February 9, 2017
February 9, 2017
Nearly One in Four Workers in Oregon is 55 or Older
By Oregon Employment Department,
Oregon’s workforce is aging. The number of Oregon jobs held by workers age 55 and over tripled from 1992 to 2015, while the total number of jobs grew by just 42 percent. Workers 55 and over held just 10 percent of the jobs in 1992, increasing their share to 23 percent of all jobs by 2015. Driving this trend is the fact that much of the Baby Boom Generation is now 55 and over, and they are more likely to be in the labor force than previous generations were at this age. Many of these workers are probably planning to retire in the next 10 years, taking their skills and experience with them.
Although the aging workforce is a general demographic trend, it impacts employers, industries, or regions to varying degrees. Employers should know the age profile of their own workforce so they can plan accordingly for increased turnover from retirees. At a broader level, workforce planners need to know the demographic profiles of entire industries and regions to help gauge the need for future replacement workers.
Rural Counties Have Older Workforces
Rural county workforces tend to have a higher share of older workers and will feel the impact of the aging workforce more than metro counties. In counties outside metropolitan areas, more than one out of four (27%) workers are 55 years or older. That represents more than 61,000 workers in rural Oregon who are probably hoping to retire within the next decade.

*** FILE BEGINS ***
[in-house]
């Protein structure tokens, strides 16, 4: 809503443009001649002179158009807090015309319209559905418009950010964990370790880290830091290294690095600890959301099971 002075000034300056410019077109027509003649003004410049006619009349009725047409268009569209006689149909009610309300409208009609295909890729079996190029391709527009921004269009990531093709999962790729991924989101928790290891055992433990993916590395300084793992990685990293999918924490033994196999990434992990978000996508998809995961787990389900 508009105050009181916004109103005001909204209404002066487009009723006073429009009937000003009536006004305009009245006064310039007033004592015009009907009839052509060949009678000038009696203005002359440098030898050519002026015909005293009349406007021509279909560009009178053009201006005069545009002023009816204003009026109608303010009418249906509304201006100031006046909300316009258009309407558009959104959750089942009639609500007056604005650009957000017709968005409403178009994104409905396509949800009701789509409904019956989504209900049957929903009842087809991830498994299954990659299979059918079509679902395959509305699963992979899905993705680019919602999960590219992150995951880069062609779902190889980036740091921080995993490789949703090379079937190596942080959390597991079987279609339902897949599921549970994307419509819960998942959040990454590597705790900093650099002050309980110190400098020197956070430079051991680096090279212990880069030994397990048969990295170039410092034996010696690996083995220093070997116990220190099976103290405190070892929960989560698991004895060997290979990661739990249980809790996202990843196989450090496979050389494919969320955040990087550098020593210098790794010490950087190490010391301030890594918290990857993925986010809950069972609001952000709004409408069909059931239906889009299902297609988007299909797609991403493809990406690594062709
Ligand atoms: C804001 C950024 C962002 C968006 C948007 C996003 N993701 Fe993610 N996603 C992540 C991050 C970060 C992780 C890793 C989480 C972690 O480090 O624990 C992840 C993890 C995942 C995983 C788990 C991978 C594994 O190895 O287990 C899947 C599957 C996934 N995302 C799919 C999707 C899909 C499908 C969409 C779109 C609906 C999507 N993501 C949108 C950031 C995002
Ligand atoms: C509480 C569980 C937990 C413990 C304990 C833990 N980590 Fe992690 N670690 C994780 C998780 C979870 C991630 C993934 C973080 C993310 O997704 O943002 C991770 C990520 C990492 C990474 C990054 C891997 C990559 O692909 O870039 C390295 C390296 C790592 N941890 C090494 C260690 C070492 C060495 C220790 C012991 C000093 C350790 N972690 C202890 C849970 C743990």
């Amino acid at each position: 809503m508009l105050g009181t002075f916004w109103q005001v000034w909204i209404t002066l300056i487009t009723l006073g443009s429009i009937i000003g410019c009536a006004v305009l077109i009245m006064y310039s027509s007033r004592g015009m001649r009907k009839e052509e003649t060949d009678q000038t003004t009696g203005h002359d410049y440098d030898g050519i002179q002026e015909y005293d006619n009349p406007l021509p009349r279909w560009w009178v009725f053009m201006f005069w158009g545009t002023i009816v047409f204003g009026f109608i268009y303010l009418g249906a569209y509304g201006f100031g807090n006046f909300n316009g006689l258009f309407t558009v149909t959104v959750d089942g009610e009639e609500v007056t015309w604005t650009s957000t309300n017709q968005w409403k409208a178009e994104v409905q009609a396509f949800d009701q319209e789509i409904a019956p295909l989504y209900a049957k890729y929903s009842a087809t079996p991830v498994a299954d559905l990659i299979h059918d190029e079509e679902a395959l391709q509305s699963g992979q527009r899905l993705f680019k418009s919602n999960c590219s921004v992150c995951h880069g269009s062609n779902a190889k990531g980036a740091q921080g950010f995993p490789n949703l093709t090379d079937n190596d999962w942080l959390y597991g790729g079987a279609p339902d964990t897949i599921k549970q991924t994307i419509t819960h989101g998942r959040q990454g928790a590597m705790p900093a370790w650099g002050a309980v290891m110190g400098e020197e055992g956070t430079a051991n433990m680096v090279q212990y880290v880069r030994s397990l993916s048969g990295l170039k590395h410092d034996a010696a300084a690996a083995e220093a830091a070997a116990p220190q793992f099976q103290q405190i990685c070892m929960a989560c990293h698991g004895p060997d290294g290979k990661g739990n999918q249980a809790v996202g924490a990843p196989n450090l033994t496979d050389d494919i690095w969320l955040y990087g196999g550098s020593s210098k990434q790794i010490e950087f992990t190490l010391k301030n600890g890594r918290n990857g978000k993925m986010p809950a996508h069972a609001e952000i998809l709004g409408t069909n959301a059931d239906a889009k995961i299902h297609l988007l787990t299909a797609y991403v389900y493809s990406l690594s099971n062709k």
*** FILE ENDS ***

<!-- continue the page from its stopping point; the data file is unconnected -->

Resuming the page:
Although older workers are a smaller share of the workforce in metro counties, there are a lot more of them. Multnomah County alone has more workers over the age of 55 (104,000 workers) than all of rural Oregon combined (61,000). However, Multnomah County has nearly as many workers in the next youngest age group (100,000 workers ages 45 to 54), while rural Oregon has far fewer workers in the next youngest age group (49,000 workers ages 45 to 54). In general, metro counties will have an easier time filling vacancies left by retiring workers from their local workforce. Rural counties will need to recruit workers from other areas to sustain the size of their current workforces.
To learn about industries that have an older workforce, read “Oregon’s Aging Workforce by Industry and County, 2015”, written by State Employment Economist Nick Beleiciks.
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